Leicester Children aged 0–15 Double-burden of road transport emissions and social deprivation related to children's respiratory health.

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Authors and year of publication

Pollutant(s) SES indicators Geographical unit Location Population Findings

Richardson et al (2013)50

PM10 Mean household

income

268 sub-national regions (NUTS level)

Europe- wide

Full population Lower income regions more susceptible to health effects.

Restricted to circulatory disease mortality in Eastern Europe and male respiratory mortality in Western Europe

Halonen et al (2016)51

Traffic pollution including NOx, NO2, tailpipe emissions, PM2.5 and PM10 Area-level measure of social deprivation (Carstairs Index), ethnicity 27,686 Census Output Areas Greater London

Full population Higher risk of emergency hospital admissions for cardio- respiratory diseases among those living in areas with the highest socioeconomic deprivation Brunt et al

(2016)52 Ambient NOconcentrations 2, PM10, PM2.5 Area-level measure of

income- deprivation

1909 Lower-layer Super Output Areas

Wales Full population Interactions between air pollution and deprivation strengthened

associations with all- cause and respiratory disease

Milojevic et al (2017)53

Ozone and particulate matter (sub-divided into PM10, PM2.5, PM2.5-10,

primary, nitrate and sulphate PM2.5) Area-level income & employment domains of the Index of Multiple Deprivation 1,202,578 residential postcodes in

England Full population PM2.5 pollution made a

modest contribution to socioeconomic gradient attributable life years lost.

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The UK work has covered a variety of different pollutants, sources (ambient, traffic, industrial), measures of SES (both individual and area-level indicators), populations (adults, children) and health outcomes. There has been no relevant UK work on indoor pollution.

Studies of overall and cause-specific mortality, life years lost, and hospital

admissions point to an increased health risk of pollution exposure amongst those living in disadvantageous social circumstances. For example, a study in London of annual concentrations of a range of traffic pollutants, and emergency hospital admissions for cardio-respiratory outcomes found some evidence of increased risk amongst those living in more socially disadvantaged neighbourhoods.51 Similar findings have been noted in Leicester for hospitalisations amongst children49, all- cause and respiratory disease mortality in Wales52, and general health43 and life years lost across England53, although in all cases the evidence was mixed or suggested modest effects.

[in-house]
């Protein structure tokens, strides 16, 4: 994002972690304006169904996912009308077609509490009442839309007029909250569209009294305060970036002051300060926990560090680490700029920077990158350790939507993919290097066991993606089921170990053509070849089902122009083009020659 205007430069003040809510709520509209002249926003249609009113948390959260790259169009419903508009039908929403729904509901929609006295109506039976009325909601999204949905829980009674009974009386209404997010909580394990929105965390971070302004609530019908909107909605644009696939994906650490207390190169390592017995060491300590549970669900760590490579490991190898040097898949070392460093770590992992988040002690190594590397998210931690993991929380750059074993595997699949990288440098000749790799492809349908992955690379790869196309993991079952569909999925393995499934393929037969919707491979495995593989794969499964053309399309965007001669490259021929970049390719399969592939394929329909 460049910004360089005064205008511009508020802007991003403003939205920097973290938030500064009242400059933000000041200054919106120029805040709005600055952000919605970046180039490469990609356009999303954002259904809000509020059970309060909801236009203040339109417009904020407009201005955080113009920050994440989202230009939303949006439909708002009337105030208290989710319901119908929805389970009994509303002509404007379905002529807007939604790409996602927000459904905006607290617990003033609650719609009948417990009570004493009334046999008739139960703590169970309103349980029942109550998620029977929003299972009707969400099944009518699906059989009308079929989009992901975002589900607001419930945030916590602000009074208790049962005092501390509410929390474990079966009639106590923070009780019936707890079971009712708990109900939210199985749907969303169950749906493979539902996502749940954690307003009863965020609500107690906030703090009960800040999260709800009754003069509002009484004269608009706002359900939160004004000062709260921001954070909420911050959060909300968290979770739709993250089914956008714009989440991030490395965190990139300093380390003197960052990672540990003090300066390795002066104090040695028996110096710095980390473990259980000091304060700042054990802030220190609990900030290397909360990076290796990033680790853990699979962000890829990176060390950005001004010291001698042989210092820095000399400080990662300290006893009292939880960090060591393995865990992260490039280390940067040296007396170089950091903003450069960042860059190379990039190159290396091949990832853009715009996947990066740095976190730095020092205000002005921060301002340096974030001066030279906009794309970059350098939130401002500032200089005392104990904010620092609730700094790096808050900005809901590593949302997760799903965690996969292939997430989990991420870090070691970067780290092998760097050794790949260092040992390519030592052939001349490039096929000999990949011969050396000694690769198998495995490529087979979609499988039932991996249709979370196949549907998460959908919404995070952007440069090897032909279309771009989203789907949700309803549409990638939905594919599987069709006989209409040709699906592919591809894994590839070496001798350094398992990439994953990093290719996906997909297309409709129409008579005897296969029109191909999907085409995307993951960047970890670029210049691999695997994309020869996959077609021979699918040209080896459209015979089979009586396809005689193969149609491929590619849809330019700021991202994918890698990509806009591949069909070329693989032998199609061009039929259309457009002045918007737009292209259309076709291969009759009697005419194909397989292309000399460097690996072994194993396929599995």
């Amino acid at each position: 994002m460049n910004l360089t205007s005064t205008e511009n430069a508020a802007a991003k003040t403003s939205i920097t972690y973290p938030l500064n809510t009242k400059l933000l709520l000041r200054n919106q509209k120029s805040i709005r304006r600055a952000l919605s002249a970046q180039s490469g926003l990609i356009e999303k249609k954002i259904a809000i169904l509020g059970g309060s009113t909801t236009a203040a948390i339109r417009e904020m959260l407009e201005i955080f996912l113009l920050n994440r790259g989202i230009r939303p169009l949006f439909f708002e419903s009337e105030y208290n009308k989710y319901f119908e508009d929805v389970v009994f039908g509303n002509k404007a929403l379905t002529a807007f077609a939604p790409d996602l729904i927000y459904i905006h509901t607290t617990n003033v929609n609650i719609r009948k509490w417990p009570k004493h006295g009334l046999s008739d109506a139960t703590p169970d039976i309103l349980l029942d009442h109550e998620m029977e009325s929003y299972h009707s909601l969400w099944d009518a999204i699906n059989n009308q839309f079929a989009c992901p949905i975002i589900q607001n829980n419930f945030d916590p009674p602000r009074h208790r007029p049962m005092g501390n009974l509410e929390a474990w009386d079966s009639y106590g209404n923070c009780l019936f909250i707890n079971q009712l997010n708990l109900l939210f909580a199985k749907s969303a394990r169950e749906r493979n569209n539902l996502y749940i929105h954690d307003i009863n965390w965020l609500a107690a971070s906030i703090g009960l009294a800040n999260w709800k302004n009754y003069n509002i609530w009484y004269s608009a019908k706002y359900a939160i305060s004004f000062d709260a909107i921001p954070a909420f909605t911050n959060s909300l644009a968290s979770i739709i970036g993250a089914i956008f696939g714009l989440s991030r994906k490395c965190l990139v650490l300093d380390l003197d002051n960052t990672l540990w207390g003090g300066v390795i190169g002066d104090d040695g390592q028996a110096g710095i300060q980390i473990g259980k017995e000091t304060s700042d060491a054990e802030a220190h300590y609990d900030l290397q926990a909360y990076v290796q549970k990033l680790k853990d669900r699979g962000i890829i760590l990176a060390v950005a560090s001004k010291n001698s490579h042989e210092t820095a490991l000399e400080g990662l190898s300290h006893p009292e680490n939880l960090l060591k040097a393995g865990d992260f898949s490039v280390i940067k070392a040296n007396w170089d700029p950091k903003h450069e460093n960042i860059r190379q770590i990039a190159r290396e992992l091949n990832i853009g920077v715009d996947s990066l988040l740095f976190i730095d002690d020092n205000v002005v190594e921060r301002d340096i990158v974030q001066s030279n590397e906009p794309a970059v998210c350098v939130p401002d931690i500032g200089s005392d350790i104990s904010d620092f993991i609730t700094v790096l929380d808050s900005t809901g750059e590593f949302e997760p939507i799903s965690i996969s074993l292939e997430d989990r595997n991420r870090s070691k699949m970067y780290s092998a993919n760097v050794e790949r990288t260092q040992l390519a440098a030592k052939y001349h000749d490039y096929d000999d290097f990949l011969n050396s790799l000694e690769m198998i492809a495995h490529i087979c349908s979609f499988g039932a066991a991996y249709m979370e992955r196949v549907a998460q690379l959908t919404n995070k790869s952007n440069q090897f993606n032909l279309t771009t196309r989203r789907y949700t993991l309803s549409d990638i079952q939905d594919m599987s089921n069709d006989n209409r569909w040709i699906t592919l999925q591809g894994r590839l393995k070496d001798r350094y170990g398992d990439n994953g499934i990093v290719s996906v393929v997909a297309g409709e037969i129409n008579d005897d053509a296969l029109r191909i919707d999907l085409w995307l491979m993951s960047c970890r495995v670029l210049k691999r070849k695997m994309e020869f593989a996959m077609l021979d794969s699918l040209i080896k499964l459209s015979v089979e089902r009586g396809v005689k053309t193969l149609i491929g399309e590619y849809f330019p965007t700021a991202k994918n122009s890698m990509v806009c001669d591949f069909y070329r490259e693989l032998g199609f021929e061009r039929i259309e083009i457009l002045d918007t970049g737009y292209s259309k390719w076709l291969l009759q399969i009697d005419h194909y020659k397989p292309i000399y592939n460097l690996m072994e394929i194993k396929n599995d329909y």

A UK wide study of ‘multiple environmental deprivation’ (a composite index of

various health-related features of the environment including measures of PM10, NO2, SO2, and CO) found that whilst more socially disadvantaged populations were

exposed to higher levels of multiple environmental deprivation, the influence of multiple environmental deprivation on health was most pronounced in the least

income-deprived areas.42 Therefore contrary to the findings of most other work in the UK, the physical environment did not exert a disproportionately detrimental effect on the health of the most socially disadvantaged groups, although given the small number of areas with high levels of social disadvantage and ‘high quality’ environments this finding should be treated with caution.

Finally, a Europe-wide analysis (including the UK) of 268 subnational regions found that lower income regions had higher average pollution (PM10) concentrations and that populations of these regions were more susceptible to pollution, although any effect seemed to be limited to circulatory disease mortality in Eastern Europe and male respiratory mortality in Western Europe.

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UK evidence: summary and limitations

Tentative evidence exists for the UK of an interactive relationship between air pollution and socioeconomic status in which differential susceptibility affects health outcomes. However, several limitations restrict the conclusions that can be drawn:

• Most obviously, the UK evidence base is small, particularly when compared to

the United States.

• Unlike elsewhere, all UK studies use cross-sectional study designs which limit the

quality of the evidence. There are no studies examining how SES and air pollution exposure accumulate over the life course.

• Many UK studies rely on ecological associations; key variables such as health

and SES are captured at the ecological (rather than individual) level. There is also a poor understanding of scale, with previous international work emphasising that findings can be highly sensitive to the chosen geographical unit of analysis.

• There is little understanding of the temporal resolution of pollution exposure and

the implications for health inequalities. For instance, pollution can vary

significantly by season and time of day. Most geographic studies focus on home locations yet people move between different environments as part of their daily routines.

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In document New Horizons (Page 192-198)